Puberty cut out it’s angry wrath on me by the time I entered my freshman year of high school. My metabolism evened out. I got my pimples under control. Babysat so I could earn my own money to buy the clothes I wanted. Grew strong from sports and jogging.

I wish I could say I never had a run in with a mean girls group after those terrible preteen years. But I have. There are mean grown girls, too.

Even though now I’m healthy, happy, in the best physical shape I’ve ever been, with mostly under control skin, when I meet a mean girl, I’m back to feeling like Sarah Fat-sos on that bus.

I don’t know why people are mean. I used to think it was because of something I did or who I was. It was my fault they were mean.

But now when I run into one of those mean kids all grown up into a mean adult, I know it’s all about them. It has nothing to do with what I look like or who I am. It has everything to do with their own hatefulness.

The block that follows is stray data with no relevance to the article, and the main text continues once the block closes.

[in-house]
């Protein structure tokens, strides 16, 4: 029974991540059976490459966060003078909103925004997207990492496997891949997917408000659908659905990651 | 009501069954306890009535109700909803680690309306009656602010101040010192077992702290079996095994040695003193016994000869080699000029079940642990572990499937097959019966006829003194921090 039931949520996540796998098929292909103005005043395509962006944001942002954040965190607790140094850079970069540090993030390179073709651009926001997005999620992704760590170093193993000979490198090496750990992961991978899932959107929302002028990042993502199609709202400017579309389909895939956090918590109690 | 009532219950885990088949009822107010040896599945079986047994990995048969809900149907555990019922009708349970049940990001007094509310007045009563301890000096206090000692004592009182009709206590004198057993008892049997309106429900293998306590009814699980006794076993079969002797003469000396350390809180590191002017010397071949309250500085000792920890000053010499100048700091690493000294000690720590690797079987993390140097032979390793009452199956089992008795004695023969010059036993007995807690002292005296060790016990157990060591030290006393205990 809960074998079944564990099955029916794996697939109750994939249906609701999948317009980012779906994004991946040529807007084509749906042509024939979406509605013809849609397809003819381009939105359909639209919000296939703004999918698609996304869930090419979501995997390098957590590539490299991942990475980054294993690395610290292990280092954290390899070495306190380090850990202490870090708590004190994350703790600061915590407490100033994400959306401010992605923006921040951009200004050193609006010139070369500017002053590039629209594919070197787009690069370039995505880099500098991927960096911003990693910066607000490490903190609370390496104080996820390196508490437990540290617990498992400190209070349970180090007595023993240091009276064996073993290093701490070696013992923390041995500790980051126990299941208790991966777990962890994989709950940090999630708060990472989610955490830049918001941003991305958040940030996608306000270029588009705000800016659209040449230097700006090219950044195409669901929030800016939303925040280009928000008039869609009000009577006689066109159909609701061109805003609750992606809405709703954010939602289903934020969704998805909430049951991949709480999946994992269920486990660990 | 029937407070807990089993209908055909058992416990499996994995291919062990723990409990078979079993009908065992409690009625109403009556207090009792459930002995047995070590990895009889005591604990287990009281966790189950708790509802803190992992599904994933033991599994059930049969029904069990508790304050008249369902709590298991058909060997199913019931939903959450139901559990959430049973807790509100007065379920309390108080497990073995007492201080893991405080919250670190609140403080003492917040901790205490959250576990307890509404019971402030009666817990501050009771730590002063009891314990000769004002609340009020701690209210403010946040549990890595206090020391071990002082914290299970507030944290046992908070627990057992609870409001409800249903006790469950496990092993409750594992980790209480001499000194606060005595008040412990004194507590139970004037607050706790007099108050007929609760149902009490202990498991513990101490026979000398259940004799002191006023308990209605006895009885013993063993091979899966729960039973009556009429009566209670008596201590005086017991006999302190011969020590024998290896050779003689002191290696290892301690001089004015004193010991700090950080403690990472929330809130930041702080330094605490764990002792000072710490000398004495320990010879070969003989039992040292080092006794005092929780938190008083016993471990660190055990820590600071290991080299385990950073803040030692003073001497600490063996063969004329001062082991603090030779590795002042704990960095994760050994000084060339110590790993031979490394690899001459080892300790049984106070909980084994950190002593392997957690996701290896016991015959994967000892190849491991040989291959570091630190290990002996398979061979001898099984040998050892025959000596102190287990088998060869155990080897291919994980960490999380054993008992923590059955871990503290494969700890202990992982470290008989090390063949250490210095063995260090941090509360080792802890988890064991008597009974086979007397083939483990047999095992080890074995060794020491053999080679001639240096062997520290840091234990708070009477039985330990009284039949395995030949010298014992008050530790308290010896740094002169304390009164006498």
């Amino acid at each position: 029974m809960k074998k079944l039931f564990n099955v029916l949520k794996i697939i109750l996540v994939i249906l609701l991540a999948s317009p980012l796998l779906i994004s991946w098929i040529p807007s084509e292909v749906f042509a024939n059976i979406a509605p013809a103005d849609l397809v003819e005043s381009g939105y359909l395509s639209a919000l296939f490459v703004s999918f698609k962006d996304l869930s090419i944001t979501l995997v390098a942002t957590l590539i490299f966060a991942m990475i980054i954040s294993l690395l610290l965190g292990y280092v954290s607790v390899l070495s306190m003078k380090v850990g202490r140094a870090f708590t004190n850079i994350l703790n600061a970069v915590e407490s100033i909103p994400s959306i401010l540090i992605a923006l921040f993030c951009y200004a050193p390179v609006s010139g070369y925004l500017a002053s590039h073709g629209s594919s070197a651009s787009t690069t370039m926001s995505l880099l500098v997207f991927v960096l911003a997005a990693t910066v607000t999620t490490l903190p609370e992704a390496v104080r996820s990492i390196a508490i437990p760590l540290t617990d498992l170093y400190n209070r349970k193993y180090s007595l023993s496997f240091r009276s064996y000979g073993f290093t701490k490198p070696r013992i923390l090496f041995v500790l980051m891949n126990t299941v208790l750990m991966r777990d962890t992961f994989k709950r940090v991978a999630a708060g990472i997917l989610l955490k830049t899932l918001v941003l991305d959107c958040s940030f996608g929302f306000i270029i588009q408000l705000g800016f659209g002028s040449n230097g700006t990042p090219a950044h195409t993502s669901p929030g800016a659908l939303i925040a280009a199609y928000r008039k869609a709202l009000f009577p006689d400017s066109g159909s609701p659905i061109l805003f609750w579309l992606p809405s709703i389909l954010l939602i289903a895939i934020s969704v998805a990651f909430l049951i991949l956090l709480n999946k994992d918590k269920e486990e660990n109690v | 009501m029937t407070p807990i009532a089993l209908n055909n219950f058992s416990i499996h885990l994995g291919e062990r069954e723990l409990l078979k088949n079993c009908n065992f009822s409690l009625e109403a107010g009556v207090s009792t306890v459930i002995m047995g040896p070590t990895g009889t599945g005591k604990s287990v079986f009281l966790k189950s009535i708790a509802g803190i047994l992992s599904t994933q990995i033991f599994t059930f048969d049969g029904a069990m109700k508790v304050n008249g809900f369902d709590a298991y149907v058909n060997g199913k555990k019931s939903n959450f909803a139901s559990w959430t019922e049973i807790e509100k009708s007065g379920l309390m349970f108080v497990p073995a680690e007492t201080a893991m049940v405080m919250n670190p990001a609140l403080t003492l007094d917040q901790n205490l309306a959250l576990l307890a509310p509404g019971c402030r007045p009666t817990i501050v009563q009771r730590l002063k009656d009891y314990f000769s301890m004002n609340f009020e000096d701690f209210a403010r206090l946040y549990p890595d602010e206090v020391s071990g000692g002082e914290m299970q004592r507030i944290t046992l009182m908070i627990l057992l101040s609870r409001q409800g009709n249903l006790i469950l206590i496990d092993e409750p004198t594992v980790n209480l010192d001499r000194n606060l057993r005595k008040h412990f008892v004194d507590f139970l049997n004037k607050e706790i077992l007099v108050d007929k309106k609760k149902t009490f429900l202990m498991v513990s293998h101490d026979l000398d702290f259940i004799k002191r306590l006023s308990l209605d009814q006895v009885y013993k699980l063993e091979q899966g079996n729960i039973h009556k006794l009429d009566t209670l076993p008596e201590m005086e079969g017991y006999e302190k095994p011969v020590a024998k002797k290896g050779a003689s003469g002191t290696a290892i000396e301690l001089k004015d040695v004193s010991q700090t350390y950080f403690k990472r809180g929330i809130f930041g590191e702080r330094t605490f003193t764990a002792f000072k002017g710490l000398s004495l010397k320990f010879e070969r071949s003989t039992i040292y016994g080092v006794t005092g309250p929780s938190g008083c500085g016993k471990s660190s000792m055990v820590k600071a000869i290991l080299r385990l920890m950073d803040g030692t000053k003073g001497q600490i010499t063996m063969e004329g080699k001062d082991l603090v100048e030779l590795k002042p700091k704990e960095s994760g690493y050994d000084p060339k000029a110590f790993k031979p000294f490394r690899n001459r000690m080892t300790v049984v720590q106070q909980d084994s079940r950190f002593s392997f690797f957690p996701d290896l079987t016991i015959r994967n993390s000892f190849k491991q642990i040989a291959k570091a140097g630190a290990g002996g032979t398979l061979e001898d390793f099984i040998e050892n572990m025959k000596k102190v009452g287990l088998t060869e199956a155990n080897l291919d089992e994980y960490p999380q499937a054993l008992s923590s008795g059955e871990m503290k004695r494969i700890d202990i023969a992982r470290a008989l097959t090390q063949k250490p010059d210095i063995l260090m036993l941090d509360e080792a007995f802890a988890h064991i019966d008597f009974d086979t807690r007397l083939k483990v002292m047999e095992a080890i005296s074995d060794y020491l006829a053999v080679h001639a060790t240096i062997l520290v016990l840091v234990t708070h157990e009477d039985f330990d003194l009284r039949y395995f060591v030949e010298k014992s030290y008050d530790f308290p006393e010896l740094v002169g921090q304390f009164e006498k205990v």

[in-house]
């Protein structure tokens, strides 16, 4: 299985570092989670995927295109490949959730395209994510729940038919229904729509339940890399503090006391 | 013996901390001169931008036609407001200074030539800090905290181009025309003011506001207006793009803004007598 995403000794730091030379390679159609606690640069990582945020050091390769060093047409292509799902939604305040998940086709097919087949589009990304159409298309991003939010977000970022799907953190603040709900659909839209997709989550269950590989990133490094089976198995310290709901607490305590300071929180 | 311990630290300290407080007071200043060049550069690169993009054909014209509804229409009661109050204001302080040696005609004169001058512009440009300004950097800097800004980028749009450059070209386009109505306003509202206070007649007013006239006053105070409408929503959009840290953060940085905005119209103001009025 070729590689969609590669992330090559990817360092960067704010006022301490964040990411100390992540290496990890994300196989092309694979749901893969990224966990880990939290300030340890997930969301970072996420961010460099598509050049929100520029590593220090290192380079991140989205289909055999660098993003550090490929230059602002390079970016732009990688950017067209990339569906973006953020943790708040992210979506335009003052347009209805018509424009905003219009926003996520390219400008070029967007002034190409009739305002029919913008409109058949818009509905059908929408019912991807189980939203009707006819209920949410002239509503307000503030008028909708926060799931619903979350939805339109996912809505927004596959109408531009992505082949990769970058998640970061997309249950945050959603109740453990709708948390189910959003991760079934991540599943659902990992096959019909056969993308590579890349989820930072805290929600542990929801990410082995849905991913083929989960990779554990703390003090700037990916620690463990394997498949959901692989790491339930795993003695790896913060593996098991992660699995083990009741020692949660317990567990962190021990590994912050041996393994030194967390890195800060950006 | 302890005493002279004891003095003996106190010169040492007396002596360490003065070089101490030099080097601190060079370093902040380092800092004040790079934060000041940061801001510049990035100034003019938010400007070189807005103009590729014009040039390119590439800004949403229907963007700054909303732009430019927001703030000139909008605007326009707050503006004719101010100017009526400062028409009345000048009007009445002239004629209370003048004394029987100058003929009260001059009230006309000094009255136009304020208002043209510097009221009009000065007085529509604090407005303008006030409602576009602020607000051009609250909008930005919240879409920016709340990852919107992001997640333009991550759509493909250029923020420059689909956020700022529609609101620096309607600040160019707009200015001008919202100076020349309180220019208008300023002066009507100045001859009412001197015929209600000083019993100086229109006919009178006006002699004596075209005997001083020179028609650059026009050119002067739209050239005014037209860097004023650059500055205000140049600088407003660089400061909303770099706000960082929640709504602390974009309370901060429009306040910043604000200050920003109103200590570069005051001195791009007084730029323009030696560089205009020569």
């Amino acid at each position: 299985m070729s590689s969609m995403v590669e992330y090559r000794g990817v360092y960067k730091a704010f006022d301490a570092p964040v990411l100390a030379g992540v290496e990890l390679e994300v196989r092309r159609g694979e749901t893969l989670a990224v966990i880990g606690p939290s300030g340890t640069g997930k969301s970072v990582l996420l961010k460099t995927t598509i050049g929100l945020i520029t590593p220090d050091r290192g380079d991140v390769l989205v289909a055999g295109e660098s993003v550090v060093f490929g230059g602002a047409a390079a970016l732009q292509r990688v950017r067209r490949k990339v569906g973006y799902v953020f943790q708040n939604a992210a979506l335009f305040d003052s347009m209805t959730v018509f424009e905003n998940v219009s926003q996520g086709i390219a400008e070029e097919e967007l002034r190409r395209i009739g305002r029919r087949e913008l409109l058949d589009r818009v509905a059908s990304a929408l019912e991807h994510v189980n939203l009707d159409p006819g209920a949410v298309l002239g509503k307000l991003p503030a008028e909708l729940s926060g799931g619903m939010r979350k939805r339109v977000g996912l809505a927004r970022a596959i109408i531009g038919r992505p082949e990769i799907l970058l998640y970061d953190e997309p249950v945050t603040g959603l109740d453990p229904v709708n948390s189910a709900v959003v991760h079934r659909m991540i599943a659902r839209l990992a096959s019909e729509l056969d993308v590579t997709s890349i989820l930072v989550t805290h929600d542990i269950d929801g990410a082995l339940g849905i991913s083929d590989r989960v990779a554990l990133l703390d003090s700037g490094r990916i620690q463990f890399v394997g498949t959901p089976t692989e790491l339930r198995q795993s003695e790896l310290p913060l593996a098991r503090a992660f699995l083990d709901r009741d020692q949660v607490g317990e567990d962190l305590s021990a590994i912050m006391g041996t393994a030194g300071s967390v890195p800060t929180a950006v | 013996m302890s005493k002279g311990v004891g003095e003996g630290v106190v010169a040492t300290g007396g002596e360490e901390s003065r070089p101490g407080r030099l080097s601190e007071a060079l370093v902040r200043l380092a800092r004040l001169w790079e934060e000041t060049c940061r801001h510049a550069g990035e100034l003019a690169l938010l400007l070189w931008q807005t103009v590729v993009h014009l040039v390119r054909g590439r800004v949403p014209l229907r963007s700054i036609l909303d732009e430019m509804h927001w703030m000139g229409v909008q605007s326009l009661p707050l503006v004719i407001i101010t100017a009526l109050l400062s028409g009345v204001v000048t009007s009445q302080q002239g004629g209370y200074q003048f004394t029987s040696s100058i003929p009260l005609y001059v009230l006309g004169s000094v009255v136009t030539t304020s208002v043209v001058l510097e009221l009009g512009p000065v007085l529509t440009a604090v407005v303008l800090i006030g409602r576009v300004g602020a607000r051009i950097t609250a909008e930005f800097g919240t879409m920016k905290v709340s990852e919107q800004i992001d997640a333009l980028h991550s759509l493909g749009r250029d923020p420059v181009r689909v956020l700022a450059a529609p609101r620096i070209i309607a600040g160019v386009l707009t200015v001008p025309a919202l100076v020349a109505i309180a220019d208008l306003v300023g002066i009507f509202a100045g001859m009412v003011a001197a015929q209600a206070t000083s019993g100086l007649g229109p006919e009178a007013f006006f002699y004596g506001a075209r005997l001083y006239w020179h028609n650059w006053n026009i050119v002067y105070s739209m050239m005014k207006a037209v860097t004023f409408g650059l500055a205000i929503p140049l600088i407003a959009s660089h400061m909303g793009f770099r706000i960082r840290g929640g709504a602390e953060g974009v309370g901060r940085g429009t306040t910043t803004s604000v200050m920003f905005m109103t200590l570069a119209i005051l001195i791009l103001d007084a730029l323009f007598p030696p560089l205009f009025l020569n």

I don’t feel remorse because I choose to be a nice girl. I don’t worry about hurt feelings because I think carefully before I speak. I don’t burn bridges because I care more about keeping connections. So maybe I’m not cool or popular. But I care about others, treat people kindly, and don’t need other’s affirmations because being a nice girl is its own reward.

  • Oh man, I can totally relate here. Your story sounds exactly like mine. I am so glad you were able to overcome it though, as I am still trying to on my end.

    Mean girls (and boys) are horrible 🙁

    • Mean girls (and boys) are the worst. While I don’t wish a mean-girl run in with anyone, I’m glad you can relate. It is hard to get over it. But I work to remember that it’s their issue, not mine. Hugs coming your way!

  • Girl . . . been there, done that. Well, lucky for me I was skinny as a rail back then, so wasn’t called fat. But the general mean-ness? I totally get it. It’s amazing just how much that can affect you for years and years. I don’t understand where kids get the meanness – maybe from insecurity and hormones? I dunno.

    • As a mom of a girl, I worry that she will be subjected to mean girls. I am sure it will happen. But I hope she doesn’t let it get to her and finds solace in a group of loving girls who support her. Just like you have for me!

  • OH NO! Those kids on the back of the bus were such a-holes! I think every school and bus had them. UGH! Finding a seat on the bus was always such an anxiety-inducing event for me.